Article Photo and Graph by Derek Basler
The Great White Way is just as white as ever.
Although some recent break-out hits, such as Hamilton and Slave Play, have attempted to diversify both Broadway plays and their audiences, the Broadway League’s latest demographic report reveals that among New Yorkers who attended a Broadway performance, 67 percent were white even though whites comprise 44 percent of the city’s total population.
“New York kids should be growing up understanding that New York theater is your birthright,” said Lou Moreno, artistic director for INTAR Theater, one of America’s longest-running Latino theaters producing works in English, “and that isn’t really well communicated to young kids of color.”
“It’s always been a white space,” said Julian Joseph, 31, a New York native and black actor who recently starred in the off-Broadway production The Waiting Game at the 59E59 Theater, “even more so now with the cost of ticket prices.”
Indeed, ticket prices are a barrier for New York’s minority populations wishing to attend a Broadway performance. The average price paid for a show by New Yorkers during the 2017-2018 season was $122.30. Although many theaters offer discounted tickets, often via student rush and ticket lotteries, only a small number of lottery entrants manage to snag a ticket. Lottery policies also are confusing–though, Playbill.com does include an entire list of rush and lottery policies.
“Broadway is an elitist art-form,” said Moreno. “It’s only rich kids who make it and rich kids who go see it,” he added.
That’s why Broadway theatergoers are, by and large, far more affluent than the average American. Over 60 percent of Broadway-goers earned more than six figures a year; by comparison only 25 percent of Americans earn that much.
Blacks make up over one-quarter of New York City residents, but white theatergoers outnumber black theatergoers more than 13 to 1..
It is important to remember, however, that Broadway is also a business. “Each play is a corporation that has shareholders and investors,” said Billy Carden, who has had a long career in New York City theater and is currently serving as the artistic director of the off-Broadway Ensemble Studio Theater (EST). “The producer’s job is to make the money back for the investors in a timely manner.”
The upfront investment in Broadway productions, including star casts, staging, special effects and orchestras often costs tens of millions of dollars.
“Broadway is oftentimes about the bottom line,” said Zak Risinger, who has ten years of experience both on and behind the stage in New York City. Of Native-American descent, Mr. Risinger’s most recent credit is a starring role in Christmas in Hell at the York Theater in Midtown East. But having worked for both 101 Productions and Richard Frankel Productions, which helped produce plays such as Dear Evan Hansen and Hairspray respectively, Risinger has a unique perspective on the theater business. “The artistic message and creating something that is going to give people a voice is hard with so much money invested,” he said.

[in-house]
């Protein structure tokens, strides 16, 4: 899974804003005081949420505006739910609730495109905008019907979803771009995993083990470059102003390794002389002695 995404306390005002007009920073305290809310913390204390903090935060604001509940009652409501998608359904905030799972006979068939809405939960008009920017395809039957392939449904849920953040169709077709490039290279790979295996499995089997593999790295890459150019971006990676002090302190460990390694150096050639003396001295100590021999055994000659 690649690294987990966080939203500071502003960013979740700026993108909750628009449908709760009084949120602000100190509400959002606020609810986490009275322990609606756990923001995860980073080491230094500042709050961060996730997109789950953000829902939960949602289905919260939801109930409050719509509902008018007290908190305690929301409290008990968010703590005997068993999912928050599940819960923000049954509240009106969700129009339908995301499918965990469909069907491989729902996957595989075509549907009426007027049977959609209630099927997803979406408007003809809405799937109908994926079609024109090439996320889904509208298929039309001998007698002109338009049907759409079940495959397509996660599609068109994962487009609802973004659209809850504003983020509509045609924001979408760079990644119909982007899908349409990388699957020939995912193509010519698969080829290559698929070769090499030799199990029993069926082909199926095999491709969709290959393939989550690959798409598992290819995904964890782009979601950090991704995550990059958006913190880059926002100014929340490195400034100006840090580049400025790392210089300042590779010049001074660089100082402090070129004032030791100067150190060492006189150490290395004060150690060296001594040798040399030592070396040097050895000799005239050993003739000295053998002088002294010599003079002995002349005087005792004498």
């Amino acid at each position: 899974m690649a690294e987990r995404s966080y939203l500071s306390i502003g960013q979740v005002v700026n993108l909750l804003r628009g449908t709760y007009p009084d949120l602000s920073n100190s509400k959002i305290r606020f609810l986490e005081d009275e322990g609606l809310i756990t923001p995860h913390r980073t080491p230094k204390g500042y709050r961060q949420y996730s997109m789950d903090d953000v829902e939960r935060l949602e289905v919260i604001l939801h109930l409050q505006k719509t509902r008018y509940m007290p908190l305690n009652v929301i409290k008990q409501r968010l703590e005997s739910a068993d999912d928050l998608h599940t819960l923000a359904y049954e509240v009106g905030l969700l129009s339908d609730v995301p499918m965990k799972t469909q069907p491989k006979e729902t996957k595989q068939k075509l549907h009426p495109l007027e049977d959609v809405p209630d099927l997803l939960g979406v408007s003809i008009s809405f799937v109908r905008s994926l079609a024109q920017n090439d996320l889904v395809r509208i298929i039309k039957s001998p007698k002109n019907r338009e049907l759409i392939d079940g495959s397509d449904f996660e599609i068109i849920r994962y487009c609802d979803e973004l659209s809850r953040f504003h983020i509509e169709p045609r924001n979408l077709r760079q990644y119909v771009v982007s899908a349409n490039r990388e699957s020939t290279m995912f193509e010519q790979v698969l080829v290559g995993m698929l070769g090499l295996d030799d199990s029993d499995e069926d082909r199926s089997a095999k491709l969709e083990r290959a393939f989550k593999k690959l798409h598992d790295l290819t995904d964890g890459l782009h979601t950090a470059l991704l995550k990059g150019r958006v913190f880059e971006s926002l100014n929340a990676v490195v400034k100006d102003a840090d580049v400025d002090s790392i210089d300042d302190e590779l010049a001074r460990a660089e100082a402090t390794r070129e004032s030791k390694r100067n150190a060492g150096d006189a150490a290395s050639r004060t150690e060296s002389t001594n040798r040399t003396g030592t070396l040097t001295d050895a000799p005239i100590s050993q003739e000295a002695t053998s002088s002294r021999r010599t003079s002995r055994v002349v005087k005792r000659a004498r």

But ticket prices aren’t the only factor that keeps minorities from filling the seats of Broadway’s playhouses. “I think a bigger concern is relative material being produced,” says Risinger.
Risinger, who also worked at Playhouse on the Square in Memphis, in 2005, said that theater offerings, not ticket prices, are the primary barrier to bringing in a diverse audience. “We did pay-what-you-can nights on the second Tuesday and Wednesday of every month,” he said, noting, “Those audiences typically were not different than any other audience”–that is, over 70 and white.
“Where we found a huge uptick in African-American attendance was when we did pieces that resonated with that community,” said Risinger. A production of Crowns, for example, which revolves around six black women and the hats they wear to church, attracted a predominantly African-American audience. Although ticket prices were the same as any other offering, audiences that turned out for Regina Taylor’s play, which featured an all-black cast, was 80 percent African-American.
In this regard, Broadway is also lacking. The most recent figures published by the Asian American Performers Action Coalition (AAPAC) for the 2016/2017 season also show a demographic disparity among theater performers. According to its report on the ethnic make-up of New York City theater, white actors represented more than 70 percent of total Broadway performers.
Price or content aside, the experience of being among a mostly white audience can be an uncomfortable experience for a person of color. “I think about it often when I do see an all-white audience indulging in black or Latino culture just seeing it simply as entertainment,” Joseph explained, “They’re not getting curious to learn.”
There has also been a drive for Broadway to engage in more acts of community outreach to attract a broader and younger audience. Natalie Hirsch, the artistic director for the 52nd St. Project, which works with elementary through high school students in Hell’s Kitchen, most of them children of color, discusses how many shows will donate tickets to allow students an opportunity to see a Broadway production. For example, Daniel Fish, director of the recent revival of Oklahoma! on Broadway, noticed the racial disparity among his audience. “He reached out to us and said, ‘I’m sitting in the audience of my show and I’m just seeing all these older white people come see my play,’” Hirsch recalled him saying. “’I want to buy 20 tickets for you guys to bring your young people.'”
There is, in fact, room for cautious optimism. “I think it’s getting way better,” said Joseph noting the recent push for Broadway programming to include more diverse voices. This is reflected in both the Broadway League and AAPAC’s reports, which indicate the ethnic gap closing over the years, though gradually.